Long-Term Disability Insurance
When employees are unable to work for an extended period of time, long-term disability insurance provides financial support by continuing to pay a portion of their salary. It typically kicks in after short-term disability expires (around three to six months), but most long-term disability insurance runs for two to five years, and sometimes longer.
What is long-term disability insurance?
Developing a long-term disability is a life-changing event that can have a massive impact on a person. It’s uncertain, scary, complicated, frustrating, upsetting, and so much more.
And when an unexpected setback occurs, the last thing you want to worry about is money. Still, while many long-term disabilities can be treated over time, it does require a strong foundation of financial support.
Long-term disability insurance typically covers 40–60% of an employee’s income in the event of a health issue that keeps them from being able to work for an extended period of time. These benefits usually kick in once short-term disability benefits have run their course – typically after three to six months – and can last anywhere from two to five years or longer. Similar to short-term insurance, long-term insurance benefits do not cover at-work accidents, as those are covered by workers’ comp.
How do employees use long-term disability insurance?
Let’s say your graphic designer was recently diagnosed with rheumatoid arthritis. Although she loves her job, basic tasks like typing are starting to become painful. Over time, even commuting to and from work has started to feel like an insurmountable task. (And she’s not alone in this – musculoskeletal disorders are one the most common reasons for long-term disability, making up almost a third of total claims.)
She’s chosen to push through the pain and discomfort, because she’s among the majority of Americans who can’t afford to miss work for an extended period of time. But she knows that eventually something needs to be done.
Using her short-term disability benefits, she took a couple months off to rest – but it didn’t fix the problem. According to her doctor, she may need to undergo surgery, which will mean another couple months of recovery time. All said and done, she may not be able to return to work for over a year.
This is where long-term disability comes in. Using this benefit, your graphic designer will be able to take the time she needs to rest and recover, without any financial fears.
How do long-term disability benefits impact employees?
A long-term disability can have huge financial impacts. Not only can a serious long-term diagnosis lead to an onslaught of medical costs – but if work isn’t an option, then there goes their income. 50% of people who dealt with a long-term disability without long-term disability coverage needed over 2 years to recover financially. The intense stress from financial instability can have further health impacts, leading to mental health issues and even heart disease.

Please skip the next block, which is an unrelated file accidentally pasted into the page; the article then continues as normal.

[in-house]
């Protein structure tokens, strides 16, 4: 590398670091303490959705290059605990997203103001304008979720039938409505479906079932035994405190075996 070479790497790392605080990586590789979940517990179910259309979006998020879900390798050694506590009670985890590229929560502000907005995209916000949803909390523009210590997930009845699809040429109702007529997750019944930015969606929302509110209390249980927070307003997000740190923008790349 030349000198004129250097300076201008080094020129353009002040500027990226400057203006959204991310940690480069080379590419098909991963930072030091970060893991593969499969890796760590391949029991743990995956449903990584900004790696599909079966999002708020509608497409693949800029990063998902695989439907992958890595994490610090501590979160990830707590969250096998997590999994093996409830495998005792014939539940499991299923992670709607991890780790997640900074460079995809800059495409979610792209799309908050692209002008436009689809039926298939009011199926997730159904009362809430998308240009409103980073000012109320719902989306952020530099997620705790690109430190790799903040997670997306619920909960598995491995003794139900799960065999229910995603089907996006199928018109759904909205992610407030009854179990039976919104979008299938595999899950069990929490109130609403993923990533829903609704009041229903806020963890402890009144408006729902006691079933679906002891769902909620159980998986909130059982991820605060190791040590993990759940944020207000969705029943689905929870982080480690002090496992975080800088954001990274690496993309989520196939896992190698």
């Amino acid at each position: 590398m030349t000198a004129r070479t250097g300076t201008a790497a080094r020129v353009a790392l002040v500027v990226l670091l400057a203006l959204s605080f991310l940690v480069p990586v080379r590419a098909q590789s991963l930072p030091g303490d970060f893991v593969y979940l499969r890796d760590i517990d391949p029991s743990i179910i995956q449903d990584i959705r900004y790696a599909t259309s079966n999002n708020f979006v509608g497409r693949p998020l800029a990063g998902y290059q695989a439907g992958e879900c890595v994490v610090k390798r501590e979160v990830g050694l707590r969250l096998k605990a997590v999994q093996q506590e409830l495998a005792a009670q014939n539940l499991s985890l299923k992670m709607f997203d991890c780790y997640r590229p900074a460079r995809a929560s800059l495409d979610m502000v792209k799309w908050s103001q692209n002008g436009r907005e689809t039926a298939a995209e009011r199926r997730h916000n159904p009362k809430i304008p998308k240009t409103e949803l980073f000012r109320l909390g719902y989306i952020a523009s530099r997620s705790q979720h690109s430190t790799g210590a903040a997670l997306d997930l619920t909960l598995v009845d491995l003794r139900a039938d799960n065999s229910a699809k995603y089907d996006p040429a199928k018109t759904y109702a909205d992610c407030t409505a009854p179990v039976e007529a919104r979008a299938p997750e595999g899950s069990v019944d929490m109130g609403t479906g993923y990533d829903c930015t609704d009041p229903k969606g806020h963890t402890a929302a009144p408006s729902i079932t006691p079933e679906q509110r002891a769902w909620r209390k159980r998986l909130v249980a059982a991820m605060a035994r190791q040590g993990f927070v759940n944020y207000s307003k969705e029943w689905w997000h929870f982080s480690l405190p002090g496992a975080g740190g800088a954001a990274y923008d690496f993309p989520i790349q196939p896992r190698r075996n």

This probably won’t come as a shock, but few people can go for an extended period of time without a steady income. In fact, 60% of adults in the U.S. don’t have the savings to cover three months of expenses without an income. And almost a third of American adults would struggle to pay an unexpected $400 expense without having to sell something or borrow money from a friend or family member.
Of course, no one likes to think about what would happen if they were out of work for a long time — but it’s actually pretty common. By the time they retire, 25% of workers who are currently 20 years old will deal with some sort of disabling conditions lasting a year.
For employees who may have a preexisting condition or a family history of serious illness, employer-sponsored long-term disability insurance can be a big source of comfort and assurance that their employer is looking out for them.
Why should employers offer long-term disability insurance?
Coping with a long-term disability can lead to significant strain and uncertainty — financially, physically, and emotionally. Suddenly they’re faced with some heavy questions about the future: will their lives ever be the same? How will they be able to afford so much time away from work?
Providing your employees with long-term disability benefits can help alleviate financial worries, so they can focus on their health and (once they’re back in the office) their work. 80% of employers claim that financial stress strongly impacts productivity and costs them dearly. And those worries end up impacting the bottom line; American businesses lose $500 billion every year to the stress caused by their employees’ financial concerns.
By offering long-term disability insurance, you’re telling your employees that you care about their health and wellness, even when they can’t be at work. And that speaks volumes about your company culture.
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